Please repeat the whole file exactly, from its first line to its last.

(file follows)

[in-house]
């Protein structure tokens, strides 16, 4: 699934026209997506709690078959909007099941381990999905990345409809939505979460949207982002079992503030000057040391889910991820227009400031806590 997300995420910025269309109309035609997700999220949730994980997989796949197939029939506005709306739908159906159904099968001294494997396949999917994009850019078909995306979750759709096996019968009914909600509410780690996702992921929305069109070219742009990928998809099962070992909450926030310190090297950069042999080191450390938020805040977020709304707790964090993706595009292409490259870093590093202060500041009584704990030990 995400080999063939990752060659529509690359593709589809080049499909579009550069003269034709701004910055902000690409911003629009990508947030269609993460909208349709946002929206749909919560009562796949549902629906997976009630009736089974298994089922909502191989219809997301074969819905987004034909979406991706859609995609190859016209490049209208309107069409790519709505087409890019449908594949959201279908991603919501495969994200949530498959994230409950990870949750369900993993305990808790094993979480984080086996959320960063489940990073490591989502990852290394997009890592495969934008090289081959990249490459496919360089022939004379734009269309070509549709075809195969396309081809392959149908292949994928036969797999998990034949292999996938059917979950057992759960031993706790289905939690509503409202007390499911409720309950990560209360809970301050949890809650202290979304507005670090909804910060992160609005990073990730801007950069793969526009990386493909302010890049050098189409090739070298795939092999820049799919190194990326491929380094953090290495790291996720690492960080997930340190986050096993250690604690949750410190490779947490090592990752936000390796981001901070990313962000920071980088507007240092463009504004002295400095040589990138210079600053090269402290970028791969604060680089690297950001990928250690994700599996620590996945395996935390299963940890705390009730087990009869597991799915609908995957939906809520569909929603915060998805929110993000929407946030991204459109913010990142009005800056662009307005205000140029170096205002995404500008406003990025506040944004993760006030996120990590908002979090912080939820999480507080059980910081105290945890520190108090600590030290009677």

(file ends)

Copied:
[in-house]
């Protein structure tokens, strides 16, 4: 699934026209997506709690078959909007099941381990999905990345409809939505979460949207982002079992503030000057040391889910991820227009400031806590 997300995420910025269309109309035609997700999220949730994980997989796949197939029939506005709306739908159906159904099968001294494997396949999917994009850019078909995306979750759709096996019968009914909600509410780690996702992921929305069109070219742009990928998809099962070992909450926030310190090297950069042999080191450390938020805040977020709304707790964090993706595009292409490259870093590093202060500041009584704990030990 995400080999063939990752060659529509690359593709589809080049499909579009550069003269034709701004910055902000690409911003629009990508947030269609993460909208349709946002929206749909919560009562796949549902629906997976009630009736089974298994089922909502191989219809997301074969819905987004034909979406991706859609995609190859016209490049209208309107069409790519709505087409890019449908594949959201279908991603919501495969994200949530498959994230409950990870949750369900993993305990808790094993979480984080086996959320960063489940990073490591989502990852290394997009890592495969934008090289081959990249490459496919360089022939004379734009269309070509549709075809195969396309081809392959149908292949994928036969797999998990034949292999996938059917979950057992759960031993706790289905939690509503409202007390499911409720309950990560209360809970301050949890809650202290979304507005670090909804910060992160609005990073990730801007950069793969526009990386493909302010890049050098189409090739070298795939092999820049799919190194990326491929380094953090290495790291996720690492960080997930340190986050096993250690604690949750410190490779947490090592990752936000390796981001901070990313962000920071980088507007240092463009504004002295400095040589990138210079600053090269402290970028791969604060680089690297950001990928250690994700599996620590996945395996935390299963940890705390009730087990009869597991799915609908995957939906809520569909929603915060998805929110993000929407946030991204459109913010990142009005800056662009307005205000140029170096205002995404500008406003990025506040944004993760006030996120990590908002979090912080939820999480507080059980910081105290945890520190108090600590030290009677």